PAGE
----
Children and Their Parents' Labor Supply: Evidence from Exogenous Variation in Family Size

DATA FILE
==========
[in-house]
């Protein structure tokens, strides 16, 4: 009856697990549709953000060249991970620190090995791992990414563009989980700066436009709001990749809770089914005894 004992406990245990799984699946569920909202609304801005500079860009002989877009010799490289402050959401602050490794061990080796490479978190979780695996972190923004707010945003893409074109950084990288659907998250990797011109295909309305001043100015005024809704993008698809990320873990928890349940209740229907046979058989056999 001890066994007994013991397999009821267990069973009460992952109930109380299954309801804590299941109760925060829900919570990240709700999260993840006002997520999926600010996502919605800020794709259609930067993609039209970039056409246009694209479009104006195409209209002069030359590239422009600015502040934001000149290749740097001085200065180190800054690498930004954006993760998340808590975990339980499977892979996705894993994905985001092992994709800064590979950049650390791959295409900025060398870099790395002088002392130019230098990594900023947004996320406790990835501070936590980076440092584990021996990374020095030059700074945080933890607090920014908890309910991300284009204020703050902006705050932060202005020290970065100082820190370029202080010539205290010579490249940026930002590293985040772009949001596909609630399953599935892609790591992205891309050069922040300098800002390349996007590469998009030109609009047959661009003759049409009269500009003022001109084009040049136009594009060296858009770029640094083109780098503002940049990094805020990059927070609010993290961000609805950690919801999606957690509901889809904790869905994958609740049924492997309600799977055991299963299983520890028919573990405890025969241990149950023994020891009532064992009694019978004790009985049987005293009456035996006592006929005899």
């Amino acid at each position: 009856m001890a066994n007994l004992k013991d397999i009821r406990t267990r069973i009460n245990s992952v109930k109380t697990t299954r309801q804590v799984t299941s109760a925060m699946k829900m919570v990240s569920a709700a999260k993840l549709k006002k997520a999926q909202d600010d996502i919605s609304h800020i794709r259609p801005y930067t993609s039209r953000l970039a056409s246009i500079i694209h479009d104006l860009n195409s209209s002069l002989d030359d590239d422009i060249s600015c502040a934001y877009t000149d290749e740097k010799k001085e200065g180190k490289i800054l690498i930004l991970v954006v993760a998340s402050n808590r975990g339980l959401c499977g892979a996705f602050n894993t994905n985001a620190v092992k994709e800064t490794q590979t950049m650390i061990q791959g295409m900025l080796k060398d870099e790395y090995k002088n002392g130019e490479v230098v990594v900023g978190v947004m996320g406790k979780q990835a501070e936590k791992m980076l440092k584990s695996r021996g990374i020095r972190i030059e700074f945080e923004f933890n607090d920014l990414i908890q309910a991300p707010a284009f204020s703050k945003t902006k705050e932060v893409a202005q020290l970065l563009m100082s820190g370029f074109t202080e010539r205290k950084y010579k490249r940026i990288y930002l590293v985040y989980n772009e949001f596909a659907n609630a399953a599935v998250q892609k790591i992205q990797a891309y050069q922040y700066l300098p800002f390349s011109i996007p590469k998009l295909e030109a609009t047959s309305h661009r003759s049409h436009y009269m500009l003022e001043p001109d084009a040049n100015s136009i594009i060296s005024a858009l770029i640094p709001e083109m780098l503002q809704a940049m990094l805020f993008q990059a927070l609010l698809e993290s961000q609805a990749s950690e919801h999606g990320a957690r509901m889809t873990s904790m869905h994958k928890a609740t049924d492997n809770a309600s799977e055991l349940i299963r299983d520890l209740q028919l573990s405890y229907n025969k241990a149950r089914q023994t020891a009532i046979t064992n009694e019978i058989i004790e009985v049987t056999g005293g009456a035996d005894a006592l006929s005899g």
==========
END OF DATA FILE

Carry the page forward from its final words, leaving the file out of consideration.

Although theoretical models of labor supply and the family are well developed, there are few credible estimates of key empirical relationships in the work-family nexus. This study uses a new instrumental variable, the sex composition of the first two births in families with at least two children, to estimate the effect of additional children on parents' labor supply. Instrumental variables estimates using the sex mix are substantial but smaller than the corresponding ordinary least squares (OLS) estimates. Moreover, unlike the OLS estimates, the female labor supply effects estimated using sex-mix instruments appear to be absent among more educated women and women with high-wage husbands. We also find that married women who have a third child reduce their labor supply by as much as women in the full sample, while there is no relationship between wives' child-bearing and husbands' labor supply. Finally results to estimates produced using twins to generate instruments. Estimates using twins instruments are very close to the estimates generated by sex-mix instruments, once the estimators are corrected for differences in the ages of children whose birth was caused by the instruments. The estimates imply that the labor supply consequences of child-bearing disappear by the time the child is about 13 years old.